New policy in March to combat Delhi-NCR’s pollution problem
The expert panel by the CAQM was formed on January 7 this year, while the central air quality control body invited comments and suggestions from the general public on December 24 to solve the region’s severe air pollution problem.
Delhi and the National Capital Region (NCR) may get a comprehensive plan to tackle its air pollution problem by next month, with a nine-member expert panel formed by the Commission for Air Quality Management (CAQM) due to submit its report in March.
The panel was formed on January 7 this year, while the central air quality control body invited comments and suggestions from the general public on December 24 to solve the region’s severe air pollution problem. The best solutions have been shortlisted, said members of the panel, which is currently analysing presentations based on these ideas.
The nine-member panel is headed by P Raghavendra Rao, chairman of the Haryana State Pollution Control Board (HSPCB). Arvind Nautiyal, the CAQM’s member secretary, holds the same role in this committee. It also comprises experts such as Sachin Ghude (a scientist at the Indian Institute of Tropical Meteorology, or IITM), Mukesh Sharma (IIT Kanpur), Anumita Roychowdhury (executive director at the Centre for Science and Environment) and LS Kurinji (from the Council on Energy, Environment and Water, or CEEW).
The panel was asked to “consider suggestions received from the general public” with a view to “finding a permanent solution” for Delhi-NCR’s annual winter pollution rerun, which is fuelled first by stubble smoke from neighbouring agrarian states and then by local sources of bad air, and exacerbated by low temperatures.
Each expert member will also have to submit their own suggestions before the final policy is finalised. The panel was given two months for the task, according to the January 7 order that ratified the panel.
A member of the expert panel who asked not to be named said residents were given two weeks to submit possible solutions and ideas that could be implemented next winter. The panel has picked the “best solutions” within each sector.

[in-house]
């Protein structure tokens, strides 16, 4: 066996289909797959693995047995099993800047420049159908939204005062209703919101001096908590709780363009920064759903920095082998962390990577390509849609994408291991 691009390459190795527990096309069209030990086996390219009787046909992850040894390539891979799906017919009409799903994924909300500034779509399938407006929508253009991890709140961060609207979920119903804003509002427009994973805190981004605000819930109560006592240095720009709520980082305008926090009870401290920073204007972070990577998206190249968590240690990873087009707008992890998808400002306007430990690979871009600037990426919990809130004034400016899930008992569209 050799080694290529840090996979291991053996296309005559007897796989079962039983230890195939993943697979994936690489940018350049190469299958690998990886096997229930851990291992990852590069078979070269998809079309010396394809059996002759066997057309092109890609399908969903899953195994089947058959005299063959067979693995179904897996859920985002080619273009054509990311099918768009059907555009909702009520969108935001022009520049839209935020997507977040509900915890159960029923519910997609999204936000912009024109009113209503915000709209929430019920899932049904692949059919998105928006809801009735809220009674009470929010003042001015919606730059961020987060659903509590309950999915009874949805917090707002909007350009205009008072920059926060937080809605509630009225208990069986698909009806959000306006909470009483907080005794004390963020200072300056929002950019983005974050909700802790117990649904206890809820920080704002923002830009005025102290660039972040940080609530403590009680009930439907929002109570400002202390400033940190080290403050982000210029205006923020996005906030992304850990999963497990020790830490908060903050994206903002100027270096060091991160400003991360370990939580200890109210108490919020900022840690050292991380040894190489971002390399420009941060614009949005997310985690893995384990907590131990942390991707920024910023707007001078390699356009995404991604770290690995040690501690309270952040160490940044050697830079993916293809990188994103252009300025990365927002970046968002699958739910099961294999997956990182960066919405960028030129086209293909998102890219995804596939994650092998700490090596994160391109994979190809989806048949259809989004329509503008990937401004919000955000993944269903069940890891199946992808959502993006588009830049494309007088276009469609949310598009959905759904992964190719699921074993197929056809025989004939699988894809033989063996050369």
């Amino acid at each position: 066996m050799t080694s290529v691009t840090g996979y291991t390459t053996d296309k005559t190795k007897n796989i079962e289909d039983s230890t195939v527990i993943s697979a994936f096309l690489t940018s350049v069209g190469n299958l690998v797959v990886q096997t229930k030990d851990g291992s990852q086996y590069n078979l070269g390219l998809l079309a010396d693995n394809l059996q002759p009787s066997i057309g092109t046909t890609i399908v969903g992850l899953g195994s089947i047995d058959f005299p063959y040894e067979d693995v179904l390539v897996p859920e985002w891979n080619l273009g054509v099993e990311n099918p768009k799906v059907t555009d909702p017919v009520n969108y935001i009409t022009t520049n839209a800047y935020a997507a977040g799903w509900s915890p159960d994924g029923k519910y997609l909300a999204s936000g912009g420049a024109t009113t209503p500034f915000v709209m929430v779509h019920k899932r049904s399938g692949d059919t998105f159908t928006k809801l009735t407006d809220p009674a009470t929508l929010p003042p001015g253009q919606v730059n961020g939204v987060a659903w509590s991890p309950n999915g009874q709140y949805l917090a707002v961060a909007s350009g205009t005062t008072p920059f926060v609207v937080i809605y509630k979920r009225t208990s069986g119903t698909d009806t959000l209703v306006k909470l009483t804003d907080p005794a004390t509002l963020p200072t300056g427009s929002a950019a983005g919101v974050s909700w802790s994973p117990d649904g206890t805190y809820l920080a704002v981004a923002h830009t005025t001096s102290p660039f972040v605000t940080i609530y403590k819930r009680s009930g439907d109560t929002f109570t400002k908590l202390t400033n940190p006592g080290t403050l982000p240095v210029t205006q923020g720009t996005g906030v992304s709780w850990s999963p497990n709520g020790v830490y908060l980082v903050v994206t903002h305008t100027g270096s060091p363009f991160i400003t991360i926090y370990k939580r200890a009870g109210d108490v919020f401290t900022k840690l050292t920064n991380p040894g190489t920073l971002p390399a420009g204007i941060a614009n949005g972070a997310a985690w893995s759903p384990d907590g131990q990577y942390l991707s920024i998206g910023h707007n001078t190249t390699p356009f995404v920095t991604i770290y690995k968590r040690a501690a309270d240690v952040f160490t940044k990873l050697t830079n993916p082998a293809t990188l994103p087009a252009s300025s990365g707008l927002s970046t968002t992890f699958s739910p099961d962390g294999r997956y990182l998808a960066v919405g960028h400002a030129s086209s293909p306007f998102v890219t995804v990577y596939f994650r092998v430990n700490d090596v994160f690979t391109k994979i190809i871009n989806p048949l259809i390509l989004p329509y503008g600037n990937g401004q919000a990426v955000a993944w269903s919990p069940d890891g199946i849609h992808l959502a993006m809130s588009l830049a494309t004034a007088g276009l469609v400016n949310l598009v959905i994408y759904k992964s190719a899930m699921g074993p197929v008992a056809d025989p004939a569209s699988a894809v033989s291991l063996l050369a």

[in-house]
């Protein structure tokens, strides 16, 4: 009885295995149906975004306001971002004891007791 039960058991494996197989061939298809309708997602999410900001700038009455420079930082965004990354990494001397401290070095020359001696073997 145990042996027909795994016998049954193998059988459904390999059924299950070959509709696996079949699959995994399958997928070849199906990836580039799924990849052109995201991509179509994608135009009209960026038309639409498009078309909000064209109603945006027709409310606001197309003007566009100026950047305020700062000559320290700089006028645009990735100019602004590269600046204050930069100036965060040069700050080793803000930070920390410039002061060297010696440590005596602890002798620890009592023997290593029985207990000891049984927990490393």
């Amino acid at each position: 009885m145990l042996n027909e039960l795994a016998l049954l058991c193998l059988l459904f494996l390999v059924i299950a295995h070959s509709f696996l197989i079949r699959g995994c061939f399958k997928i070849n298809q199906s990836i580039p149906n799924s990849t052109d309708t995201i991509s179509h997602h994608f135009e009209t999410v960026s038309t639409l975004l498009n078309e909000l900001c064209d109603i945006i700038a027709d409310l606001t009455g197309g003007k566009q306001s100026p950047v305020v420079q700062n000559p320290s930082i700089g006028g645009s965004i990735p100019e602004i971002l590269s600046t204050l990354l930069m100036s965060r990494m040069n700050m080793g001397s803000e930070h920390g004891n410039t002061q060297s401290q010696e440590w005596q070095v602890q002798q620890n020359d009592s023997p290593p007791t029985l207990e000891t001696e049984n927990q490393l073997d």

“The final report will be submitted to CAQM by the first week of March. Currently, individuals are being asked to present their ideas to us and several presentations have been seen in the last two weeks from the shortlisted solutions. Once finalised, these will be incorporated in the report, along with each expert’s comments,” said the member.
Another member said the plan was fairly comprehensive and will look at all sectors, including long-term solutions, such as increasing the number of electric vehicles on the road, better solutions to waste management in place of the existing landfill sites, making the PUC certificate criteria more stringent and to prevent subsidies to prevent biomass burning.
“Each sector was being looked at separately and for each of these sectors. Multiple solutions are being looked at. The CAQM asked for the public to participate to include problems on the ground,” the second official said.
As per the CAQM, the policy formed will run in tandem with existing plans, both at the national and state level. These include measures under the Graded Response Action Plan (Grap), the Comprehensive Action Plan (CAP) and the National Clean Air Programme (NCAP), each of which have short-term and long-term measures to tackle air pollution in the region.
“This is in preparation for next winter and to address any gaps if at all,” said a senior union environment ministry official.